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Archived - Legislation to Crack Down on Cyberbullying Comes into Force
Protecting Canadians from Online Crime Act will help protect young Canadians from cyberbullying
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March 9, 2015 – Etobicoke, ON – Department of Justice.
Peter MacKay, Minister of Justice and Attorney General of Canada, today announced the coming into force on March 10, 2015 of the Protecting Canadians from Online Crime Act. The new legislation demonstrates the Government of Canada's firm commitment to help ensure that Canadians are better protected against online exploitation by helping to protect young Canadians from cyberbullying and to stand up for victims. The Minister was joined by Bernard Trottier, Member of Parliament for Etobicoke-Lakeshore, and Lianna McDonald, Executive Director for the Canadian Centre for Child Protection.
The new measures will help law enforcement officials better protect young Canadians from online exploitation. The Government will continue to give law enforcement officials the tools they need to help prevent young Canadians from falling victim to cyberbullying.
The measures coming into force build on the numerous measures implemented by the Government of Canada to help ensure the safety of young Canadians and bring the rights of victims back to the heart of the criminal justice system, including introducing the Bill C-26, the Tougher Penalties for Child Predators Act; introducing Bill C-32, the Victims Bill of Rights Act; bringing forward legislation to make the reporting of child pornography by Internet Service Providers mandatory; and launching the anti-cyberbullying awareness campaign Stop Hating Online, a comprehensive resource for parents and youth that includes information, advice, and tools needed to help identify, prevent and stop cyberbullying.
- The measures coming into force make it an offence to share an intimate image without the consent of the person in the image.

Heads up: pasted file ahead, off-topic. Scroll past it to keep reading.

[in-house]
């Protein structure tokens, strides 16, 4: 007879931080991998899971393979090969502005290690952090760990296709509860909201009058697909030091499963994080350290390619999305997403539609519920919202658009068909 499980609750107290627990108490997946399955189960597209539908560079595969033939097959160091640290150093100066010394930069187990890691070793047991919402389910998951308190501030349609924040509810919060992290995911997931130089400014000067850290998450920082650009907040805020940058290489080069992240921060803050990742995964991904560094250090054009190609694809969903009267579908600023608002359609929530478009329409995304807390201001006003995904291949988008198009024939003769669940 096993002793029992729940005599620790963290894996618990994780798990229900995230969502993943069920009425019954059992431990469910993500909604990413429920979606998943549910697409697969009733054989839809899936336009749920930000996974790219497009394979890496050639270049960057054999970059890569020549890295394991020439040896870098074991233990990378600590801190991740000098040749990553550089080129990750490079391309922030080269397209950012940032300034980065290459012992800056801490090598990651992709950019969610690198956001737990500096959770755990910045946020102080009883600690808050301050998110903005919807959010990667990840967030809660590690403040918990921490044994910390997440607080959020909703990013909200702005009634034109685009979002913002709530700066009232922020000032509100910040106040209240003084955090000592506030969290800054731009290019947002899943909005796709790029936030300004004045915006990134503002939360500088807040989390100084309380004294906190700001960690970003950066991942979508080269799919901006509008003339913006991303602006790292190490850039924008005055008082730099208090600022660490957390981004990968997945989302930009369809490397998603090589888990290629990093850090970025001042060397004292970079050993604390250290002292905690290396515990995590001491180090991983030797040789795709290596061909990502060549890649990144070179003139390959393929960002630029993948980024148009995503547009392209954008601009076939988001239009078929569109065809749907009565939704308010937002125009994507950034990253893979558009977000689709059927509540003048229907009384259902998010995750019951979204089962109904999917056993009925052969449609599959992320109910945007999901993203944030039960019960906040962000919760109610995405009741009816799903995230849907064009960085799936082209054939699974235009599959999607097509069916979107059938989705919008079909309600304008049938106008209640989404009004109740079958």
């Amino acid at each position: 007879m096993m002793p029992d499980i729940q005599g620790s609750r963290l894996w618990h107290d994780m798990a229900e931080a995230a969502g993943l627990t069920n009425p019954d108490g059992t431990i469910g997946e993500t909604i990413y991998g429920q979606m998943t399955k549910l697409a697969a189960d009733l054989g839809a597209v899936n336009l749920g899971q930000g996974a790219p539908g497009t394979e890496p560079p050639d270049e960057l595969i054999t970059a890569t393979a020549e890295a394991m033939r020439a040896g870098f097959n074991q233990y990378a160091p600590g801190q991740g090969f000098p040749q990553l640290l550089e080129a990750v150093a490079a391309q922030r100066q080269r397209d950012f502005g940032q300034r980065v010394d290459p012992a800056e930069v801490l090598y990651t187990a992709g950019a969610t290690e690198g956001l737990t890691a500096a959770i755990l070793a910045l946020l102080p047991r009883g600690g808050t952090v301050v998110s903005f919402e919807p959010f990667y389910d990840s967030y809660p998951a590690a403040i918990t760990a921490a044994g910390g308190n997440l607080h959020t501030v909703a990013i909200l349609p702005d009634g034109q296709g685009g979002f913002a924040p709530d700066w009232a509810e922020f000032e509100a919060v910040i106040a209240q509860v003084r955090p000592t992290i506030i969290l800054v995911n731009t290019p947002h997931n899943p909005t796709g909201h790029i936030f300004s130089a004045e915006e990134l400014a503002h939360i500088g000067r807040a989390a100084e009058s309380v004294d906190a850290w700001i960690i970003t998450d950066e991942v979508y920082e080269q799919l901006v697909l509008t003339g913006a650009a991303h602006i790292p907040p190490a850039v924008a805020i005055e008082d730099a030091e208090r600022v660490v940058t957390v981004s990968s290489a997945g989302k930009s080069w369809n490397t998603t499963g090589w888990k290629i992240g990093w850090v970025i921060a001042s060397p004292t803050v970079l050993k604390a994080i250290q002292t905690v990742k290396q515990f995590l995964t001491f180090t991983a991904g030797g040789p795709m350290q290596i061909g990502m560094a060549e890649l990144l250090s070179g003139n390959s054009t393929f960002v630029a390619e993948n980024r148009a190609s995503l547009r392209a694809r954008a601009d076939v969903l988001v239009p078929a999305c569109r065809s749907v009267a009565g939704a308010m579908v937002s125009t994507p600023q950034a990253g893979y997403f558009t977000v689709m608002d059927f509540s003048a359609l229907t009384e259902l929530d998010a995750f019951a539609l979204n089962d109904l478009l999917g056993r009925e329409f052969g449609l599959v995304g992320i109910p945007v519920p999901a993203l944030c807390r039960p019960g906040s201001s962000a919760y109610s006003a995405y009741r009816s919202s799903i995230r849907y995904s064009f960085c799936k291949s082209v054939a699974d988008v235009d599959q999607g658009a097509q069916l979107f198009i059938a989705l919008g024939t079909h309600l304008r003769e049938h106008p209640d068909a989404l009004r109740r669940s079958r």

- These measures will also empower a court to:
- order the removal of intimate images from the Internet;
- order forfeiture of the computer, cell phone or other device used in the offence;
- provide for reimbursement to victims for costs incurred in removing the intimate image from the Internet or elsewhere; and
- make an order to prevent someone from distributing intimate images.
- The Protecting Canadians from Online Crime Act provides police with the necessary means to investigate crime in today's high-tech environment while maintaining judicial checks and balances to protect Canadians' privacy.
"Our Government is committed to ensuring the safety of our children and youth, who deserve to feel safe in their communities and in their homes. When cyberbullying reaches the level of criminal activity, it can destroy lives. Sadly, cyberbullying is a harmful reality experienced by many young Canadians across the country. That is why I was proud to introduce the Protecting Canadians from Online Crime Act, to help better protect young Canadians from the harmful and devastating effects of cyberbullying. We are proud to announce that these important measures come into force. For too long, the justice system was about protecting the rights of criminals, but our Government understands that the rights of victims need to be at the heart of the criminal justice system."
The Honourable Peter MacKay
Minister of Justice and Attorney General of Canada
"We all have a role to play in confronting the growing problem of bullying and cyberbullying, whether it is teaching young people about how to stay safe online or making sure the law keeps pace with evolving technologies. I am pleased that with this new legislation, we have taken another step to help keep our young people safe."
Member of Parliament, Etobicoke-Lakeshore
"The Canadian Centre for Child Protection applauds the Government of Canada's efforts to increase the protection and safety of young people through this new legislation. Our agency is all too familiar with the tragic outcomes of cyberbullying and the collision between sexual violence and technology. We welcome this legislation and will continue to educate Canadians about ways to keep our youth safe and secure while using new technologies."
Executive Director, Canadian Centre for Child Protection
- Backgrounder: The Protecting Canadians from Online Crime Act
- Backgrounder: Myths and Facts Bill C-13
- Fact Sheet: Privacy Protection and the Protecting Canadians from Online Crime Act
See www.canada.ca/cyberbullying for information on the Protecting Canadians Against Online Crime Act
For more information on Bullying Awareness Week, visit www.bullyingawarenessweek.org
For information on protecting yourself and your family against online threats, including cyberbullying, visit GetCyberSafe
Office of the Minister of Justice
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